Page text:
It is good to see Corsair sail ahead with something different, not just a me-too white box laptop that has been rebadged. These laptops have been announced and outline specs provided, but there will be a hard launch in the summer when we should learn about availability, as well as full screen specs. We hope to put the Voyager A1600 through our full suite of tests in a full review at some point soon to find out if Corsair's first gaming portable is worthy of a spot on our best gaming laptops list.

Mark Tyson
Freelance News Writer

Mark Tyson is a Freelance News Writer at Tom's Hardware US. He enjoys covering the full breadth of PC tech; from business and semiconductor design to products approaching the edge of reason.

  • Giroro
    It would be exciting if those "touch bar" keys worked like a stream deck, but they don't. The whole point of a stream deck is that you can put a little picture on each key to remind you what it does. This doesn't do that.
    These are just macro keys, except worse because they are not tactile, meaning you have to look away from whatever you're doing to see if you're going to press the right one. I know macro keys are out of style right now, although I have no idea why. Probably because nobody can ever remember what macros they have set up - hence why the stream deck was such a good idea. But still, macros are a useful thing to have if you're trying to be the 0.0001% of streamers that manage to make a profit.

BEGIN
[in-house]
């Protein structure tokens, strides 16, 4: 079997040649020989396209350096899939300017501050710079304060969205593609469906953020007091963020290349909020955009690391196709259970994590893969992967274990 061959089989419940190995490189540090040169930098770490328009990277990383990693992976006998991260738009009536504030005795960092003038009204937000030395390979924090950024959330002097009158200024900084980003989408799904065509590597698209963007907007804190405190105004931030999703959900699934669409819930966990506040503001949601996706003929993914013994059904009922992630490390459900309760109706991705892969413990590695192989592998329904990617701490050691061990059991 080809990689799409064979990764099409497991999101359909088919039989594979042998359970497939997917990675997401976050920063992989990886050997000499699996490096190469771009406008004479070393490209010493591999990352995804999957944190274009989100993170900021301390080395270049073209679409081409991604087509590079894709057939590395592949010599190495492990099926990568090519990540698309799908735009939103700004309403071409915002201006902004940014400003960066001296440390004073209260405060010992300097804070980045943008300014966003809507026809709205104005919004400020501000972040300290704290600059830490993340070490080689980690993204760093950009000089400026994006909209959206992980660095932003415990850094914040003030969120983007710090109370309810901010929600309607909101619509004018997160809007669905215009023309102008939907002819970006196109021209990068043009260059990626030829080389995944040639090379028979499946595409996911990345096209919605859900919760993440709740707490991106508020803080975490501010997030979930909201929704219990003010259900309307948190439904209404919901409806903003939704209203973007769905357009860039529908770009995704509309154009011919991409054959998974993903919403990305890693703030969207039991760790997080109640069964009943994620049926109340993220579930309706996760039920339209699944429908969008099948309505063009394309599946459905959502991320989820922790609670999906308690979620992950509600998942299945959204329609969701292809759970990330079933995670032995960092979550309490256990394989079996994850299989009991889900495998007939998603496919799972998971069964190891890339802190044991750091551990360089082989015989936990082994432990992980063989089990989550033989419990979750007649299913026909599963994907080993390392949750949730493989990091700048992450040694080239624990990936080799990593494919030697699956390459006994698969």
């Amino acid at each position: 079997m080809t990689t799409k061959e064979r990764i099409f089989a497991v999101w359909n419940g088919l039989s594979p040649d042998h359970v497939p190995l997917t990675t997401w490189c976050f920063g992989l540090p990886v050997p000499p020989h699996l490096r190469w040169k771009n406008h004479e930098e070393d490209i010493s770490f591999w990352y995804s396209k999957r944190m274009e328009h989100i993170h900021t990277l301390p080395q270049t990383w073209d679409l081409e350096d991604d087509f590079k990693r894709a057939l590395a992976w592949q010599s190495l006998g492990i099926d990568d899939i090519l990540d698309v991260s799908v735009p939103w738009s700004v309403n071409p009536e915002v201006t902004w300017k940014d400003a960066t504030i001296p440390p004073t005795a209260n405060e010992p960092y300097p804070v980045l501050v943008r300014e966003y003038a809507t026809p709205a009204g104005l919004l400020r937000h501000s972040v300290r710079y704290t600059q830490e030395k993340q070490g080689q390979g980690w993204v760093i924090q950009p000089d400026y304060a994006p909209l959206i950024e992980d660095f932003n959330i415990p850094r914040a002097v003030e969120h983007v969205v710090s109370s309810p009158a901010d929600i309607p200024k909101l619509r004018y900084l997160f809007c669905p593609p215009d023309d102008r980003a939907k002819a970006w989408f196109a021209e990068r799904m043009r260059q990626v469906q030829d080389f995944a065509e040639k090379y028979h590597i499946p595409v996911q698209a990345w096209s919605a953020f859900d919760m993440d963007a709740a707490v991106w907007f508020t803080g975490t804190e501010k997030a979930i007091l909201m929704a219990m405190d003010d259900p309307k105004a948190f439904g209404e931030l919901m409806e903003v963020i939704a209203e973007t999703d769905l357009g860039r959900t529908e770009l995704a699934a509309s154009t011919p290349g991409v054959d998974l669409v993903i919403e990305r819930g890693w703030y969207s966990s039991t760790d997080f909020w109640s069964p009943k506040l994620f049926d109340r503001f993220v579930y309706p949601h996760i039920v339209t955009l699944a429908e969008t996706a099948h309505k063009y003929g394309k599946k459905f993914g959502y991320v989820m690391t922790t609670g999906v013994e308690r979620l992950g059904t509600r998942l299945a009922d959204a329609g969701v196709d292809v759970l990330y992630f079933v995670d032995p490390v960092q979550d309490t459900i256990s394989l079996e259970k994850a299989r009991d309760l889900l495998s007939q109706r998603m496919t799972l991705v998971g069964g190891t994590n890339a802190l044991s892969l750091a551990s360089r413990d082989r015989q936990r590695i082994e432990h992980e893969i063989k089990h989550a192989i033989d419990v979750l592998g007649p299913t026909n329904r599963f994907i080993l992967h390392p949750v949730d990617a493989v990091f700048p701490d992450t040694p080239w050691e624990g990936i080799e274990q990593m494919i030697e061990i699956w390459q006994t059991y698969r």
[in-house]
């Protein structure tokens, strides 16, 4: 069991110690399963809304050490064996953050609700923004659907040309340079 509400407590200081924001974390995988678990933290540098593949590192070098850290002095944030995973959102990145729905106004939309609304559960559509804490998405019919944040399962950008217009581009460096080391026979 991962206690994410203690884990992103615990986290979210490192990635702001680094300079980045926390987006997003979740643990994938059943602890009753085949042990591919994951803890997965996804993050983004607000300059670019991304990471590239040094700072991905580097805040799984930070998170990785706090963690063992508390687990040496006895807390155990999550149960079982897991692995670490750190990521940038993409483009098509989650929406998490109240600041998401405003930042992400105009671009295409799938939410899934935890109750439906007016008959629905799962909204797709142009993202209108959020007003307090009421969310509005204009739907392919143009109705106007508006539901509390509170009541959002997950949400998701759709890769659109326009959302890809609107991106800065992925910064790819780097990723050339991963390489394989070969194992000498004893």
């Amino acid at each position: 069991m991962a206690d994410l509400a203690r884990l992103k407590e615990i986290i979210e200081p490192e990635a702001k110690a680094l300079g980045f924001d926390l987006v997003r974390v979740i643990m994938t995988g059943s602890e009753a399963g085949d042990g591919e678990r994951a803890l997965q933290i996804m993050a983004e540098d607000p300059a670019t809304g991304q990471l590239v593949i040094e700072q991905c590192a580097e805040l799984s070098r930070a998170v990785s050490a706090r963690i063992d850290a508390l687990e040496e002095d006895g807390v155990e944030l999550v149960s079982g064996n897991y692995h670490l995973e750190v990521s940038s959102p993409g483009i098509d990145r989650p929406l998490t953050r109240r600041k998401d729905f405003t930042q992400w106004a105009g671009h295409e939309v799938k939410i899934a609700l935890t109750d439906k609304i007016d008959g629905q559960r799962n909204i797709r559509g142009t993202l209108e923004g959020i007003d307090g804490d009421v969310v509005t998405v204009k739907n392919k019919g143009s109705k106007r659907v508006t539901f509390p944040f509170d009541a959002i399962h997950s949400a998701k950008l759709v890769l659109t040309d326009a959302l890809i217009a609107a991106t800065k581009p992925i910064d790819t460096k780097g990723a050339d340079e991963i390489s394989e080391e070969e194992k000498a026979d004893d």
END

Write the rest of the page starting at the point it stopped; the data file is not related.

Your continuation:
I'm glad there's a little LCD in the "touch bar" but they would have been way better off if they had added some multimedia keys or a number pad. It's not hard to reprogram a keyboard to do whatever you want. Corsair could have just made the keyboard more roomy, slapped their branding on a freeware app, and called it a day.
    If Corsair was feeling extra saucy, then they could give the users a keyboard profile that quickly turns the entire keyboard into programmable shortcuts and just use the existing LEDs to color code the keys. Or embed and LCD into the touch screen and turn it into a stream deck kind of thing. Odds are if you're streaming, then you already have a dedicated keyboard and at minimum a mouse. So you have all these extra built-in inputs sitting on your desk, they might as well be doing something useful.

    I think my personal ideal is if they added a standard tenkey number pad, and embedded the stream deck oled screens into numbers 1-9.

    Good idea for brand synergy, but the execution needs a lot of work.